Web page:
Data usefulness in determining cause of stillbirth in South Asia


Objective: To evaluate the usefulness of data to determine cause of stillbirth in India and Pakistan.

Design: Prospective, observational study.

Settings: Study hospitals in India and Pakistan.

Population: 200 fetal deaths with placental evaluation and minimally invasive tissue sampling (MITS) of internal organs and polymerase chain reaction (PCR) test for 75 pathogens.

Main outcome measures: Data defined as useful to determine stillbirth causes.

Results: Placental pathology was the most useful to determine cause of stillbirth. Comparing placental and fetal weight with standard weights was useful in 44.5% and 48.5%, respectively. Lung histology was useful in 42.5%. Most of the other findings of internal organ histology were only occasionally useful. Signs of abruption, by maternal history or placental evaluation, were always deemed useful. Placenta, brain and cord blood PCR were also useful, but less often than histology.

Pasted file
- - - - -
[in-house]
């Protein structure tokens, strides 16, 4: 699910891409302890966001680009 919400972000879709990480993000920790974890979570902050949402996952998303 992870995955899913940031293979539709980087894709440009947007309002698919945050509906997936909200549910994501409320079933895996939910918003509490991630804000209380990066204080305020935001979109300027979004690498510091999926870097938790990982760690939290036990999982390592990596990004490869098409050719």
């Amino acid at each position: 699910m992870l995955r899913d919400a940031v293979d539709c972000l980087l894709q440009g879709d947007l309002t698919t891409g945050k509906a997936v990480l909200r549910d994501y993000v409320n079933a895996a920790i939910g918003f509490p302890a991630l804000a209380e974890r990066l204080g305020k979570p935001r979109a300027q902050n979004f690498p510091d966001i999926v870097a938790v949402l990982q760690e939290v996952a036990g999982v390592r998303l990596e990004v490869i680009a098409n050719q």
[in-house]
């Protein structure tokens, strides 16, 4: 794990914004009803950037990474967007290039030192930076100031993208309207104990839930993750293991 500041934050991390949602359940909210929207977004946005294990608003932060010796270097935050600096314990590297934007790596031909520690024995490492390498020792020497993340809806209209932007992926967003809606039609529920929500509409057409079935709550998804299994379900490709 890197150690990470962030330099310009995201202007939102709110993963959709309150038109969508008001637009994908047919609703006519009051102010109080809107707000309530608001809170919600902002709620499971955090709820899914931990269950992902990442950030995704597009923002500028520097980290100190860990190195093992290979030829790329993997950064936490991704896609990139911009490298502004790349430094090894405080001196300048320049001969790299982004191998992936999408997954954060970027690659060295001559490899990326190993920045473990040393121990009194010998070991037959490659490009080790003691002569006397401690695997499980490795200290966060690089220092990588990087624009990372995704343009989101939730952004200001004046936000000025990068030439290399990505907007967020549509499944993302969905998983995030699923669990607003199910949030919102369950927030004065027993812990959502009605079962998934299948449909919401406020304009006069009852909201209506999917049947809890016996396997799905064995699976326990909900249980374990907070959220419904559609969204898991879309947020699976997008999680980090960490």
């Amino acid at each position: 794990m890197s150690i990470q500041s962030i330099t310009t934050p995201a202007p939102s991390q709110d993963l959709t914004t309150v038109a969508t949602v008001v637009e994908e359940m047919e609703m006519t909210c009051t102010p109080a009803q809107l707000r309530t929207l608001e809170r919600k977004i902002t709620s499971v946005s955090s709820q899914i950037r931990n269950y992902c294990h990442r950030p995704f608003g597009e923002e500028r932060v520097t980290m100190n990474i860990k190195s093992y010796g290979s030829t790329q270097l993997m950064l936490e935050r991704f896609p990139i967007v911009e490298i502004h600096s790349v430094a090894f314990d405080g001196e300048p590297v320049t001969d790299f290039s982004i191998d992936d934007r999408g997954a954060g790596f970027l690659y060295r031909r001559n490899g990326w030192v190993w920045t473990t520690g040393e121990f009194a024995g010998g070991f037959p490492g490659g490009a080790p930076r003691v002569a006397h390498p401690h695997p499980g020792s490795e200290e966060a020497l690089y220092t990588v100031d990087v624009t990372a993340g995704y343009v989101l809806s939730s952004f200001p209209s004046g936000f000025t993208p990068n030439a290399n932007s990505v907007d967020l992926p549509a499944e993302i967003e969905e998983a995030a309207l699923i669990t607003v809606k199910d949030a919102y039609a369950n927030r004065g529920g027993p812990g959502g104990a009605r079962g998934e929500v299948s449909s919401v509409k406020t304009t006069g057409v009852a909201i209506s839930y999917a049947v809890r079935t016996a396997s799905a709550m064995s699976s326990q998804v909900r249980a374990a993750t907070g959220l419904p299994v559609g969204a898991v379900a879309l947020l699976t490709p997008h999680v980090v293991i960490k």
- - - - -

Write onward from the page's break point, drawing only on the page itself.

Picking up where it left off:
Conclusion: Based on this analysis, maternal clinical history, placental histology and fetal examination were most informative. Comparing the placental and fetal weights with recognised standards was useful in nearly half the cases. Fetal tissue histology and PCR were also informative. Of all the potential tests of MITS-obtained specimens, we would first recommend histological evaluation of the lungs, and using a multiplex PCR platform would determine pathogens in blood and brain/CSF. We recognise that this approach will not identify some causes, including some genetic and internal organ anomalies, but will confirm most common causes of stillbirth and most of the preventable causes of stillbirth in low- and middle-income countries.